While we may have lower diaper usage than many families, 3,000 diapers is 8.2 diapers per day and while that may have been realistic for the first few months, I can't imagine using that many per day after he started solid foods. I never saw any direct source data for these recommended ranges, so it's hard to know where they come from. My best guess is from diaper manufacturers, like this Pampers Chart, which suggests between 1,900-2,900 diapers in the first year. Diaper manufacturers do have incentive to encourage more diaper changes per day, so I don't consider it particularly reliable.
Some daycares have hard-and-fast rules, e.g., diaper gets changed every 2 hours, no matter what. If the baby is at daycare for 8 hours a day, that's at least 4 diaper changes (plus on-demand), plus a few at home, so I can see how it adds up quickly.
So what do other sources say?
- Mixed Up Money kept more detailed notes than me, and changed 2,057 diapers in the first year.
- Based on reasonable calculations from My Mom's a Nerd, she would expect 2,490 diapers in the first year.
An informal poll of my mom friends3:
- 4 said ~5/day (1,825 in 365 days)
- 1 said 6-7/day (2,190-2,555 in 365 days)
- 1 said 7-8/day (2,555-2,920 in 365 days)
- 1 said 5-8/day (newborn 10+)
- "We do a diaper change with each feeding (she has never cared if she's wet or not). So as a newborn 8 diapers a day, now 5 a day."
1 kept a spreadsheet:
- 324 Newborn (31.5 days)
- 1,789 Size 1 (243 days)
- 834 Size 2 (90.5 days)
- Total for year 1: 2,947 diapers
Every baby is different - some babies seem perfectly happy with a full diaper, and others scream when even a dot of blue can be seen on the wetness indicator. Stretching diapers to the point where it causes rashes, UTIs, or discomfort is an obvious threshold.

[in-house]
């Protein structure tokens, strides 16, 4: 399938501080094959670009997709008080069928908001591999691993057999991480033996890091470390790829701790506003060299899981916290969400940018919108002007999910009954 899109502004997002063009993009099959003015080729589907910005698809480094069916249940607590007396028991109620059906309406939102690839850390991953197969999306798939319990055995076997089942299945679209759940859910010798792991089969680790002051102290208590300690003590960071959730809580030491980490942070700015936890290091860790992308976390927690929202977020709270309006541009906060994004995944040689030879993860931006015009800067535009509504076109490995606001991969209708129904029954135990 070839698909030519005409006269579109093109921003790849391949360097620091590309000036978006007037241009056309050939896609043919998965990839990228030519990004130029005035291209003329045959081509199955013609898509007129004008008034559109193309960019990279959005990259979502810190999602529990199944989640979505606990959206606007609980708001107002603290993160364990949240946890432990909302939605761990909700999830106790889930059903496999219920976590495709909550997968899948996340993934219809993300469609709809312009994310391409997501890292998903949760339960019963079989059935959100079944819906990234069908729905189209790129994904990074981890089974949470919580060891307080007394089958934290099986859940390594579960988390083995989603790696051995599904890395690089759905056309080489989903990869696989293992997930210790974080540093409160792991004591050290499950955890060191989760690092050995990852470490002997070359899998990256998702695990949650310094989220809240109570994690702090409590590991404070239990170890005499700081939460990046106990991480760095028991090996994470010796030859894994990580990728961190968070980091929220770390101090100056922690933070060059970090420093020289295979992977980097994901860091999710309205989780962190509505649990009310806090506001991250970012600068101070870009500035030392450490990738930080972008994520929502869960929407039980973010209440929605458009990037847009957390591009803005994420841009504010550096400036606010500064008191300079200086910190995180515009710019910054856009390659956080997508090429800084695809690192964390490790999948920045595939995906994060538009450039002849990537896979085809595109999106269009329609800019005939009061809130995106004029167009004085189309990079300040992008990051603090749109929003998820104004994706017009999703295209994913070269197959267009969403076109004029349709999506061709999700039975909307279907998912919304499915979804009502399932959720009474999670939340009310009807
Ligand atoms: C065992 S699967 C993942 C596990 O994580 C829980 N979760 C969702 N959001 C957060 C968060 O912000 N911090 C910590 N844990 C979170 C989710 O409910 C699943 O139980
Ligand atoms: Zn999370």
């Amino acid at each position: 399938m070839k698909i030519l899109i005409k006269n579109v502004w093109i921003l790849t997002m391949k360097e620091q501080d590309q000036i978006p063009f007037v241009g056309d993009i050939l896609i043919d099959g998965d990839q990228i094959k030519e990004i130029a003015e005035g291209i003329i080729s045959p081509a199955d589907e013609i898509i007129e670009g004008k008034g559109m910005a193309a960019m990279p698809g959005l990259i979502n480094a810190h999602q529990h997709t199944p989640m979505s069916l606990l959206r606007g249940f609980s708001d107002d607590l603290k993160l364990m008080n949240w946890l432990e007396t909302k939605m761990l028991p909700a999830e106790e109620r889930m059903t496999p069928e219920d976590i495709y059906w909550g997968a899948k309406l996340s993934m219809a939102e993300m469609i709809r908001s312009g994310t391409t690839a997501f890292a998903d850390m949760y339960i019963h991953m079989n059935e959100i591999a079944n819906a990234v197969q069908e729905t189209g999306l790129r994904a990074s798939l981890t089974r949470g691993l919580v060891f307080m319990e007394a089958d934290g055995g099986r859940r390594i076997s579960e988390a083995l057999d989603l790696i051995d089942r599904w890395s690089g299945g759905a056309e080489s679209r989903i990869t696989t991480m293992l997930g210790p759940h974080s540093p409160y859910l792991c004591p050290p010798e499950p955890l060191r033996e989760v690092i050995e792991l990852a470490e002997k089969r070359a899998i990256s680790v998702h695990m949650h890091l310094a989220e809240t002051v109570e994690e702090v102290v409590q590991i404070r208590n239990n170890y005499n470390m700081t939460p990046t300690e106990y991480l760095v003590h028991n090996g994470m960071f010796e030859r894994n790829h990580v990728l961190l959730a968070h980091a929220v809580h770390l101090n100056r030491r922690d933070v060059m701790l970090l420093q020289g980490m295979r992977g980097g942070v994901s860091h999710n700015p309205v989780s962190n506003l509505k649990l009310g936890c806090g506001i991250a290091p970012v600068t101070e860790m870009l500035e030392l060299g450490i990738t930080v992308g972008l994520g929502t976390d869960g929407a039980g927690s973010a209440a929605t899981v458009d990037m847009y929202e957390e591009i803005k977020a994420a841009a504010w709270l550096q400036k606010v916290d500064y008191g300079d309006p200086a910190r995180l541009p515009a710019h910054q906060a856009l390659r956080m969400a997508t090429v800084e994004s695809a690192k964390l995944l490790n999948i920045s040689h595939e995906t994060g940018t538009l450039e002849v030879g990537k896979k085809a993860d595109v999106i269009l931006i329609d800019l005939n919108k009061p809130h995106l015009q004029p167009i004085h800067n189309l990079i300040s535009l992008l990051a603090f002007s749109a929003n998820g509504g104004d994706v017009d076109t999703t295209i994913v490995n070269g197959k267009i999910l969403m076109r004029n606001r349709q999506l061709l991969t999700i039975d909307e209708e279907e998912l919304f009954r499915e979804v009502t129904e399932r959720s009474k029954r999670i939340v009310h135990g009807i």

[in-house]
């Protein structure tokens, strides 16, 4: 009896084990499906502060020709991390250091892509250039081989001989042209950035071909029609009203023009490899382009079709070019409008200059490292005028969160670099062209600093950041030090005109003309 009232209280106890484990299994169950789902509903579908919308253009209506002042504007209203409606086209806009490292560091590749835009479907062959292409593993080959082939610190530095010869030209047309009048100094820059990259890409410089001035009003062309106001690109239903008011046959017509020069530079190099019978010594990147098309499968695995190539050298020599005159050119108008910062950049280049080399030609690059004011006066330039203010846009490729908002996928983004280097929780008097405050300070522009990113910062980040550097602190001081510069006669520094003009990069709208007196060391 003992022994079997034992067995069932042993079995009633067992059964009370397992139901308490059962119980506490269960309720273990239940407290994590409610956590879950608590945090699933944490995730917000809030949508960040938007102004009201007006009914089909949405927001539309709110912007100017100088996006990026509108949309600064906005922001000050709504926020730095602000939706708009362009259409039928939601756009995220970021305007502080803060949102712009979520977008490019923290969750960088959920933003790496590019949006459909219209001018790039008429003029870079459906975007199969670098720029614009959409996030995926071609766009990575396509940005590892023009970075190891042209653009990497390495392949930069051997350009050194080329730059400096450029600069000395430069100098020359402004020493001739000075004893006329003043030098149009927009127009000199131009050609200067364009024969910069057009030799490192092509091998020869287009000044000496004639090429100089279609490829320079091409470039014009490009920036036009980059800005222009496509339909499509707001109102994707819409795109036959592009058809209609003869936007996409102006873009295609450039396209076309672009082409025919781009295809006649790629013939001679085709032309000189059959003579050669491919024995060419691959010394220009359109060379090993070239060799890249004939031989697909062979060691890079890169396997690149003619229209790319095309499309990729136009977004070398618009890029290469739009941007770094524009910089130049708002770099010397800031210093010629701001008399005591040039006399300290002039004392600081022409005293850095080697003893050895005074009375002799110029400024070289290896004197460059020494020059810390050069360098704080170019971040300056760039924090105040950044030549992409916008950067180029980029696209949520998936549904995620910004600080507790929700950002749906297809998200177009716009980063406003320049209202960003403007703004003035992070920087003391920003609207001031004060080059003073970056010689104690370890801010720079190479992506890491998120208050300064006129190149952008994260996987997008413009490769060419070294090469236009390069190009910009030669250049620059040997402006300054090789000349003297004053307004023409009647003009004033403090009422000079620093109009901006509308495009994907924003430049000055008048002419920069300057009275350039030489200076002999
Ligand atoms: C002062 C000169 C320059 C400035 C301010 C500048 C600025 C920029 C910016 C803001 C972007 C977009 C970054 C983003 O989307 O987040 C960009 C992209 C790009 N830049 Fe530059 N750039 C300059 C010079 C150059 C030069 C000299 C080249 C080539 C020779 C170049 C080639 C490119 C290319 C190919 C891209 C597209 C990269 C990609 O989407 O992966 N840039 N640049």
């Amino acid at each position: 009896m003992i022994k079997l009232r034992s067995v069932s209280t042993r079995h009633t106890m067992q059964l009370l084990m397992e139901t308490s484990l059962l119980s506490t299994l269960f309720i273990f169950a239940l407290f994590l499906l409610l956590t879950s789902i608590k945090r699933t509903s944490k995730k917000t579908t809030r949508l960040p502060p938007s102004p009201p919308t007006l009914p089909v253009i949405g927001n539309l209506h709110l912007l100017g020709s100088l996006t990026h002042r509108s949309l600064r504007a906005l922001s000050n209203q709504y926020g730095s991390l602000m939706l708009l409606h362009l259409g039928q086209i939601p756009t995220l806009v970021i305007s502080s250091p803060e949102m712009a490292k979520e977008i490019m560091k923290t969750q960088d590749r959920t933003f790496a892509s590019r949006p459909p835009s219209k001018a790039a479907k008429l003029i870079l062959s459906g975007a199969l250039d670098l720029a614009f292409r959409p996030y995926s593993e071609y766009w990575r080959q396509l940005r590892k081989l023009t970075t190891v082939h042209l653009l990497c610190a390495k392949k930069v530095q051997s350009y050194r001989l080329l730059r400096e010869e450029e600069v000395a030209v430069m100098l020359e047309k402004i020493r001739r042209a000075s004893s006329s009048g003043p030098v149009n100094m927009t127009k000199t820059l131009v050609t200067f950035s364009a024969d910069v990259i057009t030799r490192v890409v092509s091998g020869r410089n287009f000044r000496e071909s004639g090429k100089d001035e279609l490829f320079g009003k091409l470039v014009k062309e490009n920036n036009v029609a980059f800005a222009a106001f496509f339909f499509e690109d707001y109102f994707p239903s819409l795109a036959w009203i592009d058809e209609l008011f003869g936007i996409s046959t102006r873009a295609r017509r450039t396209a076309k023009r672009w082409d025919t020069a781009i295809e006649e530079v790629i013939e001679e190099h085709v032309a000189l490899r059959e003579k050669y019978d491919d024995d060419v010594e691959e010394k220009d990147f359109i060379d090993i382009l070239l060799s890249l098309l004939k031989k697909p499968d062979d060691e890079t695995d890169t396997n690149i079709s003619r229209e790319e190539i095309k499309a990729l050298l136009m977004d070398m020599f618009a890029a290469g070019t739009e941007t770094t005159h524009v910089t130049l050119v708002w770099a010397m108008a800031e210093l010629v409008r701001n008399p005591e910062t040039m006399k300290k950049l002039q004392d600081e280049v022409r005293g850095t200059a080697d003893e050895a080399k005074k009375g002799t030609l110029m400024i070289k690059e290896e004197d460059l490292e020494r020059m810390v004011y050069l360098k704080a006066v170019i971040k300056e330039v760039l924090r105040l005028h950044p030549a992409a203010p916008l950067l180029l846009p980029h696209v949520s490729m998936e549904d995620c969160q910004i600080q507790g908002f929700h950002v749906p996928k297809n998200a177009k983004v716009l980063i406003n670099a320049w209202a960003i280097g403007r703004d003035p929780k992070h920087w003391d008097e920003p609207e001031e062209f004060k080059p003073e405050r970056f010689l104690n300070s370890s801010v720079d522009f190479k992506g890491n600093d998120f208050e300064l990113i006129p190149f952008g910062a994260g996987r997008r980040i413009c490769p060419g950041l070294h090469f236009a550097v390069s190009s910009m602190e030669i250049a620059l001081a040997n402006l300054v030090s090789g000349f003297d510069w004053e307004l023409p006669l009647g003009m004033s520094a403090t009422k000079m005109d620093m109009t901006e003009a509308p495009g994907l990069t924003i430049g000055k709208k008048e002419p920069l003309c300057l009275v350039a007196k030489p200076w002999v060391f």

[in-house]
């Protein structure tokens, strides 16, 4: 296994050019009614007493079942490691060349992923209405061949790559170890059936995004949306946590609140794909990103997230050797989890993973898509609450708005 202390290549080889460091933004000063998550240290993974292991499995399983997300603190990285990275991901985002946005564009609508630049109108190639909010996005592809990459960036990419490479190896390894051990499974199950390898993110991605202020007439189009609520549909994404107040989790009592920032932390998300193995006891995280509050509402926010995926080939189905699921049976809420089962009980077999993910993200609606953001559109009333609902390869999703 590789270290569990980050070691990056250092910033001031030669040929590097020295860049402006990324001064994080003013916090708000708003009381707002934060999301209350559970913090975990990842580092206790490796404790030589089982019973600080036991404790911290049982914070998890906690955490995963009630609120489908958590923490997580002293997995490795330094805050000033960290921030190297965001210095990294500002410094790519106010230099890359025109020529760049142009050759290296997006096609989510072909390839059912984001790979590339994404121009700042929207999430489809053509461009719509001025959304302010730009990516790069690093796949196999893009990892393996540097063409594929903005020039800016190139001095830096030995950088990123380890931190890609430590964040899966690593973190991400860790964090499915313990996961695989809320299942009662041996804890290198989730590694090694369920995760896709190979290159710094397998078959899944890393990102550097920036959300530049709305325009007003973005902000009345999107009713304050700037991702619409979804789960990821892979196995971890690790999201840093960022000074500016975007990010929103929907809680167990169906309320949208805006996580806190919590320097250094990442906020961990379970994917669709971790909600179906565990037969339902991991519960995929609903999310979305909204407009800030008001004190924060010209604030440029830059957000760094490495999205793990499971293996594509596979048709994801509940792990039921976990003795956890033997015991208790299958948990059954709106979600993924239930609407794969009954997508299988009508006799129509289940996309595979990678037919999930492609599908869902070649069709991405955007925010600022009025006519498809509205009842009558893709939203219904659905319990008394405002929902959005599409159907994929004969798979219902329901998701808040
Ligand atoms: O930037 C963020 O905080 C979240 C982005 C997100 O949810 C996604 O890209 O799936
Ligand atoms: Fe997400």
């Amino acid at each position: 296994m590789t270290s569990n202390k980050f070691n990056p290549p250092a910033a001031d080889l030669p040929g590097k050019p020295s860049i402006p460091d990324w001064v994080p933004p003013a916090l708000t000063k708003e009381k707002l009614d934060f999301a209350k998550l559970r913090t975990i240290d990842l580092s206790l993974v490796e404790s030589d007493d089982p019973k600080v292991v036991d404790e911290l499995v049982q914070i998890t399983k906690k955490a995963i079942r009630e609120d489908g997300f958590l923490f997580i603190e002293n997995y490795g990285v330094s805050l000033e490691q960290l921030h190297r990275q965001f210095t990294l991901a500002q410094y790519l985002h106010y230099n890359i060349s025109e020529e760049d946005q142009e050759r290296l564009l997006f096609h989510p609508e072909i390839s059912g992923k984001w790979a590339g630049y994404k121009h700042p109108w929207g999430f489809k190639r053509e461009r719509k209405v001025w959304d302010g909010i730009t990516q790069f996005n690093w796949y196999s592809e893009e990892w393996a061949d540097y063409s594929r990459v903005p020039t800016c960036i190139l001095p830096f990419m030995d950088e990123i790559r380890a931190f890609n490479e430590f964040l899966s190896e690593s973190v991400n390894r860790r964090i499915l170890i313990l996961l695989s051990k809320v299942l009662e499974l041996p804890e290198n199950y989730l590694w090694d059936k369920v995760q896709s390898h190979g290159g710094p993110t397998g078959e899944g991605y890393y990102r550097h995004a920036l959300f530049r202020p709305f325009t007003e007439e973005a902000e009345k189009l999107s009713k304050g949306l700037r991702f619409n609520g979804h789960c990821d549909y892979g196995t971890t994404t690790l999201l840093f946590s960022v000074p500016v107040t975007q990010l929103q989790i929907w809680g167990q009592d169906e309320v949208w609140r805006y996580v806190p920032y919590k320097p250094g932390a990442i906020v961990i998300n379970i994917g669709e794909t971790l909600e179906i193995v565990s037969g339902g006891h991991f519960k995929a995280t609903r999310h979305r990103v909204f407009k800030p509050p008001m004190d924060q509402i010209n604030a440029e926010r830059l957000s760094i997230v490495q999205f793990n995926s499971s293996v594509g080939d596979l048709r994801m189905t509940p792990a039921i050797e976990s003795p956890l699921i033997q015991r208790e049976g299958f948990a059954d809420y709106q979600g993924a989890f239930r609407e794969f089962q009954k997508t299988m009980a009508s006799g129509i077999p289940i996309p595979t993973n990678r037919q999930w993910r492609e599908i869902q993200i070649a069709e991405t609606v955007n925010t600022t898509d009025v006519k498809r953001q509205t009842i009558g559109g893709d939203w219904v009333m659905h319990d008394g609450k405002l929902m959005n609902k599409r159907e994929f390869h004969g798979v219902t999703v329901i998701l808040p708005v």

I found this medical journal, which tests urine samples of 2 month-2.5 yr olds who had fevers of above 100.4°F for UTIs. The group without UTIs had 7.5 ± 1.4 diaper changes/day, and the group with UTIs had 4.7 ± 1.4 diaper changes/day. So there is some evidence that changing a diaper more often can decrease UTIs (among infants with a fever who were tested). We don't think our little man has ever gotten a UTI (he is basically never sick - thanks to COVID for keeping us home all the time).
Our general diaper changing philosophy days (with our almost 2 yr old) is this: little man always gets a new diaper:
- When he wakes up in the morning.
- Before or after afternoon nap (unless we just changed it).
- Before he goes to bed.
He also gets a new diaper whenever it's dirty, or when we notice his diaper is full. Or if he's particularly cranky and we think it might help. We also change it more frequently if it looks like diaper rash is coming on. Half the days, only the waking up diaper is dirty, but usually there is a mid-morning or early evening dirty diaper. We end up using 4-5 diapers most days. We even have success using the potty 1-2 times/month.
We also have a baby boy - I'm not sure if baby girls have different diaper soiling patterns, or if you need to change them more often because of anatomical differences.
So how much would we have spent if we used more diapers?
Assuming a base cost of $196 for the first 1,620 diapers (as we used), plus 11 cents/diaper + 1.5 cents/wipe/diaper for additional diapers: